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How to build a portable editing system

3 minute read

Shutterstock, Blackmagic Design

There are times when working in an office with the latest hardware isn't an option. It could be that you're being brought out to the field so you can begin editing as soon as possible, or maybe you're going on holiday but need to bring your edit with you. Peter Haas takes a look at some truly portable options.

I've thrown together a quick checklist that I find handy before packing for the road. Note that this is a list of some really handy tools for cutting on the road. It is not meant to be a beefy, uncompressed, full-resolution cutting solution, nor double as a DIT station.

The Laptop

Clearly, you won't be editing on the go without a laptop, but you also need to make sure that your laptop is up for the task. It's good to know the specific requirements for your project (or offline version of your project). For most modern editing, I highly recommend at least eight gigs of RAM and some kind of internal SSD.

You can't go wrong with Apple's MacBook Pro, even if it's used — OWC and Apple Refurbished are great resources for finding well maintained used Macs. I'm personally editing offline 4K projects on a 2013 MacBook Pro with 8GB of RAM.

In the realm of Windows-based PCs, you have a few more options, with the Dell Precision and HP ZBOOK series good options.

Portable Storage

When it comes to storage, I recommend looking at two different types of drives: The first, and most obvious ones, would be for media storage. Unless you're working with some seriously low-resolution footage, you'll need a relatively fast drive that can handle your media clips. The second drive (or drives) would be reserved for backups of both your computer, edit projects, and maybe even your media.

In both cases, my criteria for drives revolves around the fact that they must be relatively portable and if not "rugged," at least well built.

Sony Rugged RAIDs are a great place to start. These fast little units were designed with portability in mind and with both four and six terabyte options on a Thunderbolt chassis, you can't go wrong. I also recommend its one and two terabyte Professional Series Thunderbolt drives for secondary storage options. I have been working off a small library of these over the past year or so and they've been fantastic.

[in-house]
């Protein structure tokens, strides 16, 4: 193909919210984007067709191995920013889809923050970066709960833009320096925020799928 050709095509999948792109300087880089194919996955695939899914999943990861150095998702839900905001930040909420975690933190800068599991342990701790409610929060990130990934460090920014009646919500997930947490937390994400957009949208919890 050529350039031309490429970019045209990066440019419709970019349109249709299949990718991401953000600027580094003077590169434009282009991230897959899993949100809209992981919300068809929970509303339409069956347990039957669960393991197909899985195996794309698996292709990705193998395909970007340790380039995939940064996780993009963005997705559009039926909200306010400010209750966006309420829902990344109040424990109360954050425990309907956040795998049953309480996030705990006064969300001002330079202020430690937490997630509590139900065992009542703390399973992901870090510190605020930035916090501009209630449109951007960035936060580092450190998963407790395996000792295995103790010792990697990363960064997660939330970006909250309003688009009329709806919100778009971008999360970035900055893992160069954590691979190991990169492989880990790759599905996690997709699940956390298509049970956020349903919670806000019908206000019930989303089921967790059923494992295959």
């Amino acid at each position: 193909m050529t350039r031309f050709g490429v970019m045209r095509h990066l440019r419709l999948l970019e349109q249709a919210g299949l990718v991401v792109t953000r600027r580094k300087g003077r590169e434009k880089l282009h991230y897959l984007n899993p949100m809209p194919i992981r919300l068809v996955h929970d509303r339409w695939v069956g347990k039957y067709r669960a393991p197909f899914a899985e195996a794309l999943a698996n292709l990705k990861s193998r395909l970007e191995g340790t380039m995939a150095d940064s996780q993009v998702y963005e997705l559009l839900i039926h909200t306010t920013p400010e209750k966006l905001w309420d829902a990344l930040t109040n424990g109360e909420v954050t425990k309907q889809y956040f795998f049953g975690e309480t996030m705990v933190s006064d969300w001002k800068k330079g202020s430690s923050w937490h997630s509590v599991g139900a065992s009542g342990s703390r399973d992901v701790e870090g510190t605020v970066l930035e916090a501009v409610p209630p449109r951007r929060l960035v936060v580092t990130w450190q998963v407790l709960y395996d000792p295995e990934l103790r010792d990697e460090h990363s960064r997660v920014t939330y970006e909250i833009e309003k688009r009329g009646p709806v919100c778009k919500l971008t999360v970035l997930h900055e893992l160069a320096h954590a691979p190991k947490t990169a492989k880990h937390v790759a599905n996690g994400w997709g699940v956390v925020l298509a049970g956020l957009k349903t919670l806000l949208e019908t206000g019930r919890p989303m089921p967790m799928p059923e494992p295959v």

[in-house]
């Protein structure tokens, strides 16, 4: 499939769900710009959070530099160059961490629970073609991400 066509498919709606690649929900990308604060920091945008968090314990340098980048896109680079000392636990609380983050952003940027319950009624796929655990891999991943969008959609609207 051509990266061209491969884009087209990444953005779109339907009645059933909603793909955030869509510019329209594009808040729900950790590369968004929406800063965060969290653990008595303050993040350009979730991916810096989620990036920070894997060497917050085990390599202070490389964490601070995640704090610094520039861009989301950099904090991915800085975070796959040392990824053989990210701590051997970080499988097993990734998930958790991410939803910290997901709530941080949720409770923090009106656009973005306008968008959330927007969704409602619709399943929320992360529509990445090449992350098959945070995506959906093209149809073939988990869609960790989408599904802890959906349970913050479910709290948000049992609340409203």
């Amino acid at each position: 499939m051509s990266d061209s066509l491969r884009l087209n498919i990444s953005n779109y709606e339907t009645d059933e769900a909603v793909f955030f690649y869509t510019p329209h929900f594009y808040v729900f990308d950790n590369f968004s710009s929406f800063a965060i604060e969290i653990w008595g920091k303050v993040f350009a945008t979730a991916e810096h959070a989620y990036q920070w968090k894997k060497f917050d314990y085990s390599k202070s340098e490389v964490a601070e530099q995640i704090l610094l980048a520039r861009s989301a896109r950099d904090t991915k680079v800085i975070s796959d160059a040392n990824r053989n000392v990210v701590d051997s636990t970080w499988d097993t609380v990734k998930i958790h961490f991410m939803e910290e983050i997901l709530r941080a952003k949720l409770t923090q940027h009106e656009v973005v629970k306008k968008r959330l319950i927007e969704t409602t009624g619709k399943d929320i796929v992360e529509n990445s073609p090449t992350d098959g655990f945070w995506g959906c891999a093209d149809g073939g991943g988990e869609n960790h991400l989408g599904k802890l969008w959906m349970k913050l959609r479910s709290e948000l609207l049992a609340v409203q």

G-Tech offers relatively portable desktop RAID solutions, though based on the build I personally consider it more of a "luggable" RAID. G-Technologies also offers a variety of portable drives, including an extremely weather-proof (https://www.redsharknews.com/production/item/2393-g-technology-launches-new-storage) series that comes in both standard HDD and SSD.

LaCie Rugged drives, with their bright orange bumpers, are probably the most recognisable and popular rugged drives around. They come in all sizes and interfaces, as well a RAID version for demanding projects.

A Good Bag

The importance of having a quality bag on the road is something that is far too frequently overlooked. A well crafted bag is highly durable, protects your gear from the elements on the go, easy to carry, and will sit comfortably as well as ergonomically on your body. PortaBrace and Pelican are the standard go-to’s and many folks have written about them before, so I wanted to highlight three less traditionally utilised bag makers who I've found to be exceptional:

Prometheus Packs — I have several bags from this company for both professional and recreational use. They're super-comfortable and supportive, and hold an insane amount of stuff. I've been able to fit an entire on-the-go edit suite in a single DEMETER pack.

Tom Bihn Bags — An excellent, American-made bag company that focuses on quality and portability. I dig the fact that many of their bags are designed to fit the security theatre of American airports. I highly recommend the Maker's Bag.

The Maxpedition Doppelduffel has saved me on a couple of projects, particularly those involving lots of hiking. It's another one of those really well-built bags that just magically seems to fit everything I need.

Misc. Odds & Ends

Just a few extra tidbits you might want to add to your checklist:

  • A Power Strip with converters — you never know when you'll be shy on outlets, or if you might need to convert three prongs to a two.
  • Monitor real estate on laptops is precious, and there are a number of small monitors available out there that are relatively portable. I've seen folks even pick up small 8" monitors for less than a $100 USD. Typically used for low powered computers like Raspberry Pis, these monitors aren't great for displaying picture but are fantastic bin monitors.
  • When it comes to headphones, the set that came with your smartphone is probably the most convenient, but aren't always going to cut it, so I'd recommend the classic Sony MDR-7506 studio headphones.
  • A Portable Table could be something simple that goes over your lap or even something that completely folds up like campaign furniture.

While it might go without saying, you should double-check to make sure you have any and all notebooks, flash drives, documents and project files you might need before as well as check to make sure you've activated any and all of your software licenses before you hit the road. You don't want to get to a Wi-Fi free zone and realise that your Adobe subscription just expired.

The last item is optional, but also one that I won't leave without: an analogue egg timer. I often find myself in the position of having to take my work with me on the road and admittedly it's not always a positive thing if that road trip happens to be a vacation. I bring an egg timer and set it for about 80 minutes. This reminds me to stand up, stretch out, and try to take in some of the benefits of not being stuck in an office on that particular day.

Title image courtesy of Shutterstock.

Tags: Production